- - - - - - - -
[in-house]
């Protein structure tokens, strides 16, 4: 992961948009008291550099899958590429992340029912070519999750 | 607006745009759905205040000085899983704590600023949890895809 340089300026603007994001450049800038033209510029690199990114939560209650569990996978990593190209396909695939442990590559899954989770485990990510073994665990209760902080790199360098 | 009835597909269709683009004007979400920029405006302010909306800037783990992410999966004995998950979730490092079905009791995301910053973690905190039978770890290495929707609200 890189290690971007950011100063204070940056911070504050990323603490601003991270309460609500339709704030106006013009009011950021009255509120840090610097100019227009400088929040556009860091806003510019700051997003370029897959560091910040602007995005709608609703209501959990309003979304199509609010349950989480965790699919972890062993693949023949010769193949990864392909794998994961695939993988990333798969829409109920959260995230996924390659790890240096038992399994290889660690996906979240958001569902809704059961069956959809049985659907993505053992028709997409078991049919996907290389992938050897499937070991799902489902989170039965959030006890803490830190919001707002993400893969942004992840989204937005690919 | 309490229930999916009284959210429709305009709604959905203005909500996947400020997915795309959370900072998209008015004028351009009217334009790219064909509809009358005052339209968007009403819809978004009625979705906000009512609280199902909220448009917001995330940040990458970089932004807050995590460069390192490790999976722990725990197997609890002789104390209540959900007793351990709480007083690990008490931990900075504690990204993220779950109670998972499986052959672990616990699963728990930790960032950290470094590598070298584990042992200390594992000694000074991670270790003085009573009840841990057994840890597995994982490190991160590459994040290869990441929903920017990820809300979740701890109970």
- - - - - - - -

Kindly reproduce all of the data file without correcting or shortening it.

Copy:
[in-house]
């Protein structure tokens, strides 16, 4: 992961948009008291550099899958590429992340029912070519999750 | 607006745009759905205040000085899983704590600023949890895809 340089300026603007994001450049800038033209510029690199990114939560209650569990996978990593190209396909695939442990590559899954989770485990990510073994665990209760902080790199360098 | 009835597909269709683009004007979400920029405006302010909306800037783990992410999966004995998950979730490092079905009791995301910053973690905190039978770890290495929707609200 890189290690971007950011100063204070940056911070504050990323603490601003991270309460609500339709704030106006013009009011950021009255509120840090610097100019227009400088929040556009860091806003510019700051997003370029897959560091910040602007995005709608609703209501959990309003979304199509609010349950989480965790699919972890062993693949023949010769193949990864392909794998994961695939993988990333798969829409109920959260995230996924390659790890240096038992399994290889660690996906979240958001569902809704059961069956959809049985659907993505053992028709997409078991049919996907290389992938050897499937070991799902489902989170039965959030006890803490830190919001707002993400893969942004992840989204937005690919 | 309490229930999916009284959210429709305009709604959905203005909500996947400020997915795309959370900072998209008015004028351009009217334009790219064909509809009358005052339209968007009403819809978004009625979705906000009512609280199902909220448009917001995330940040990458970089932004807050995590460069390192490790999976722990725990197997609890002789104390209540959900007793351990709480007083690990008490931990900075504690990204993220779950109670998972499986052959672990616990699963728990930790960032950290470094590598070298584990042992200390594992000694000074991670270790003085009573009840841990057994840890597995994982490190991160590459994040290869990441929903920017990820809300979740701890109970």